We Tried Green And Black Olives And Here’s What We Learned

Ok, as you know at Urbangrains we offer two different kind of olives, the Green ones and the Black ones. So, what are the differences between green and black olives?

Well, it is rather simple. Green olives are picked before they ripen and are brined in a lye solution to make them edible. Because they are not ripen that means they are bitter. The solution takes all the bitterness away and you are left with a fne tasting fruit.

Due to their marinating process they are also left with a lot of oil in them, making them extremely moist.

Marinating green, unripened olives in olive oil or brine, makes them a perfect snack to enjoy with dips and breads or a nice Martini…

As you would know, black olives are the same fruit as green olives, they are simply picked after ripening. But you generally can’t eat olives from the tree as is – too much bitterness anyway. So they need to be brined to make them edible, which makes them softer, and at the same time, more drier than green olives.

Being less robust than their green cousins, black olives tend to lose some flavor during processing, but this means that they are more prone to become a key ingredient in many dishes which will complement their flavor.

You will often find them into breads, rubbing meats, adding them to pasta and of course, tossing in salads. Kalamon olives are probably the most well-known type of black olives and they are my favorites. Olives compliment any tomato-based dish and their salty, sourness is a joy to behold in leafy salads.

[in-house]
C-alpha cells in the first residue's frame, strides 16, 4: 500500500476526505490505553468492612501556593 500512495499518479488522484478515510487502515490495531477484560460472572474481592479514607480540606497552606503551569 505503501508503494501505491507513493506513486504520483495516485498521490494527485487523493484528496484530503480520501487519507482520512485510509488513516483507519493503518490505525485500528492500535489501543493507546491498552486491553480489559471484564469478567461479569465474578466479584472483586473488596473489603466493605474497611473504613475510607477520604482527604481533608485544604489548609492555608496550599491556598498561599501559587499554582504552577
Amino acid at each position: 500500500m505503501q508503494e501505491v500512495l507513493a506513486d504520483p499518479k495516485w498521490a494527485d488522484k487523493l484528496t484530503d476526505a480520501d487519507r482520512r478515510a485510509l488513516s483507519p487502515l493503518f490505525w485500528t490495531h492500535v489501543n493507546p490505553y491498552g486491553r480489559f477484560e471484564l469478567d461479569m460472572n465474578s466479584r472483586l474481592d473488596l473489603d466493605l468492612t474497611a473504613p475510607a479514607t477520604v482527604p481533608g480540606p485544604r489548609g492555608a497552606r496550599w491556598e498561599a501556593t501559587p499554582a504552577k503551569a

Now that we know the difference, lets discuss their nutritional differences.

A 15 gram serving of green olives contains 20 calories, while black olives contain 25 calories.

Due to the fat in olives, you tend to have a little bit more calories — 2 grams total fat, less than 0.5 grams saturated or polyunsaturated fat and 1.5 grams heart-healthy monounsaturated fat.

Olives have less than 0.5 grams of protein, 0.5 gram fiber, 1 gram carbohydrate and no cholesterol or trans fats in a serving – so it makes it the perfect healthy snak! The suggested serving size contains only small amounts of vitamins and minerals — 2 percent of the daily value for vitamin E and 1 percent of the DV for vitamin A.

And here are some bonus olive facts:

  • Olive trees come from the Olea europaea plant family, which also includes species such as lilacs, jasmine and forsythia.
  • The cultivation of olive trees can be traced as far back as 3000 B.C., in Crete. In fact there is a tree that has been proven to be there since 2,000 years ago.
  • This is because as olive trees are extremely hardy, due to being drought, disease, and fire-resistant, they live to many centuries, and even sometimes millennia (as the tree in Crete, above).
  • Olives are now commercially grown in many places with similar climates, such as South Africa, Chile, Peru, Australia, New Zealand, Argentina and California.
  • Black olives are graded based on size- small (3.2 to 3.3 grams each), medium, large, extra large, jumbo, colossal, and supercolossal (14.2 to 16.2 grams).
  • A 15 gram serving of green olives contains 20 calories. The same in black olives contain 25 calories, due to the larger amount of oil usually present.
  • It is estimated that there are about 865 million olive trees in the world. The only commercial trees grown more than the olive tree are coconut trees and oil palms.
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